Job seekers holding a professional certificate may also come up against a technical obstacle since the automated applicant tracking systems many employers rely on to screen candidates don’t always recognize credentials, though vendors of these systems say that barrier is being addressed.

A Law Degree

To practice law, you must go to law school. The majority of lawyers get their degrees studying full time for three years after completing their undergraduate studies, although a four-year night school program also is an option.

A law degree requires a lofty financial investment. In 2021, the average cost of law school was $205,744, including nearly $46,000 for annual tuition alone, according to the Education Data Initiative. Meanwhile, the average annual salary for an employment lawyer is about $93,000, according to

Christine Walters, SHRM-SCP, says she “fell in love” with the HR profession in college and held several HR jobs after graduating. But a law degree was the ticket to the kind of labor and employment work that really interested her. After passing the bar exam in the mid-1990s, she ran a sexual-harassment-prevention program at Johns Hopkins University and taught college-level HR classes. 

For the past 20 years, she has headed up her own HR consultancy in Maryland, helping employers avoid HR-related problems and providing legal assistance when things do go wrong. She also has written a book for managers on maintaining positive employee relations.

“The law degree has opened up all sorts of opportunities in HR,” Walters says. 

Tuition costs have soared since Walters attended law school. But even back then, she worked two jobs after passing the bar to help pay off her student loans.

“I didn’t see it as a sacrifice,” she says, “because I was doing what I wanted to do.”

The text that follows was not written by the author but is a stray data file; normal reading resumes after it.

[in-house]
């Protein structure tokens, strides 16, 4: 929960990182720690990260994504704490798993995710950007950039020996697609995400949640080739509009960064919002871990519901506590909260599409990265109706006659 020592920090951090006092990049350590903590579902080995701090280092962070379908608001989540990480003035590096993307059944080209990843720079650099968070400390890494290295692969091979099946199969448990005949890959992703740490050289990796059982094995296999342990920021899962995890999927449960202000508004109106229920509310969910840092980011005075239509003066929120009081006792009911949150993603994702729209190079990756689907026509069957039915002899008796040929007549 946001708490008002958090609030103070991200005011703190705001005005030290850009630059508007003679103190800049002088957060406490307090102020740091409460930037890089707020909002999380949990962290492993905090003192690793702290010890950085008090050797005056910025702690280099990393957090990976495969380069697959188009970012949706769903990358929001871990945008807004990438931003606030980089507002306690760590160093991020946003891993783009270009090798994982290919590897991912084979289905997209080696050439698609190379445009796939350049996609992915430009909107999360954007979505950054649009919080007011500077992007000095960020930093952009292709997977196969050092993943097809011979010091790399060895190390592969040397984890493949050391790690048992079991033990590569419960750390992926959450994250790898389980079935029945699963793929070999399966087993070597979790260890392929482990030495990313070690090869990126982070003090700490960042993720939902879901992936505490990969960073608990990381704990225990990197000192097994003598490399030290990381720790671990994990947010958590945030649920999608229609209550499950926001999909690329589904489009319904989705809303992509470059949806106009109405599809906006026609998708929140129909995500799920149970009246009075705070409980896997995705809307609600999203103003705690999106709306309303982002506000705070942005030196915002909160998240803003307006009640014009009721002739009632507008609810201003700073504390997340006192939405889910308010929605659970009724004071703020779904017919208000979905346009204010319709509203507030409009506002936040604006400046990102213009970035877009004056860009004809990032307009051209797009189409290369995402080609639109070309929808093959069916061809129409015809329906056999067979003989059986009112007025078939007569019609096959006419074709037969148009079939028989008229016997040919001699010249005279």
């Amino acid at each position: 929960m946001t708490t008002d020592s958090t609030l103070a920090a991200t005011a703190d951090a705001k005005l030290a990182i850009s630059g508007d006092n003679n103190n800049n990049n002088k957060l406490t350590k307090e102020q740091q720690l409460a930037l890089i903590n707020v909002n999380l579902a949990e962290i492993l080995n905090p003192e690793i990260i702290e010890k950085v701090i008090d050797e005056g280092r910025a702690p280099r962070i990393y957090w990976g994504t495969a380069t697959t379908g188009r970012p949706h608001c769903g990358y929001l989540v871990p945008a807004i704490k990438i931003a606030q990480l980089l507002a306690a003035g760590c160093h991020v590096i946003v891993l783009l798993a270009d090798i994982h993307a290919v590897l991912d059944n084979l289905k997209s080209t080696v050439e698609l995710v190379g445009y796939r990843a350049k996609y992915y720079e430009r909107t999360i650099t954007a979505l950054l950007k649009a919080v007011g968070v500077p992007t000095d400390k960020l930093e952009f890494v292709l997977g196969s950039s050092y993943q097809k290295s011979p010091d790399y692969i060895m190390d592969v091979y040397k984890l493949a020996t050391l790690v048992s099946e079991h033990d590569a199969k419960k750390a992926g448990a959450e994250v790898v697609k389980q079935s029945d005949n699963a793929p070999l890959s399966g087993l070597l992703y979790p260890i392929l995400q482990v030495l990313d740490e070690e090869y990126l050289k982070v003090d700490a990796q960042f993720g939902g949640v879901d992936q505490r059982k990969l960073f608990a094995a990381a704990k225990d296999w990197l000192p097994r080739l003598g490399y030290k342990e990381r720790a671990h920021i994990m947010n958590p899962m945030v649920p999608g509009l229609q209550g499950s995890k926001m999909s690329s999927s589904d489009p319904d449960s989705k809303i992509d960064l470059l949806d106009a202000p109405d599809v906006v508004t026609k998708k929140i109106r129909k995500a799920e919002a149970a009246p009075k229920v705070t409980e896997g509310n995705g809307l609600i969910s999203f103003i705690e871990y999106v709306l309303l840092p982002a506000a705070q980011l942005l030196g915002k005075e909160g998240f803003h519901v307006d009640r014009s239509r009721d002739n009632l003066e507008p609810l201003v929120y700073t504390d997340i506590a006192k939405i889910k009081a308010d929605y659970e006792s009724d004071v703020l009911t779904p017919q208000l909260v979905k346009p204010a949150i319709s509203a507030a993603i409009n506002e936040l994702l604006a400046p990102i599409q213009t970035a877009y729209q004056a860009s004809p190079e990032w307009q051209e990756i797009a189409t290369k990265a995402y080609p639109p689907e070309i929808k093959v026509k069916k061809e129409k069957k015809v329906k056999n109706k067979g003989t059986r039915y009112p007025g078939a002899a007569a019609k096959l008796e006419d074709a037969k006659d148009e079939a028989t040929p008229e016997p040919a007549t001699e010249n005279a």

Rita Zeidner is a freelance writer in Falls Church, Va.

Photograph by Fatcamera / iStock.

Making the Right Decision

Considering a return to school? Here are five tips to help you figure out your next steps:

Define your goals. Think hard about your career goals and whether you actually need more schooling to accomplish them. Are there other ways to acquire the knowledge or skills, such as working in a different department in your organization, switching jobs or volunteering? Get input from colleagues, your supervisor and instructors to find out which path is right for you.

Talk to recent graduates. Seek proof that any program you’re considering is worth the time commitment and financial investment. Ask administrators at any schools you have your eye on to put you in touch with recent graduates who can talk specifically about what they got out of the program, particularly in terms of pay increases and expanded opportunities.

Compare costs versus benefits. Look closely at how long it will take to recoup the cost of your schooling. Is a degree that costs $50,000 worthwhile if it will bump your annual pay by only $5,000? Are there other benefits of the program that help justify the cost? If not, it may not be a wise investment.

Be mindful of your career level. Make sure any program you consider is appropriate for where you are in your career. If you are a midcareer professional, you’ll want to avoid programs designed for people right out of college. Likewise, don’t choose a program geared toward midlevel managers if you’re just starting out.

Ask your employer to help pay. You may not have to finance your continuing education entirely out of your own pocket. Many employers have education assistance programs and will cover all or part of your tuition, even if the classes aren’t related to your current job. If your organization doesn’t have a formal assistance program, present a convincing business case for why your employer should invest in your schooling. —R.Z.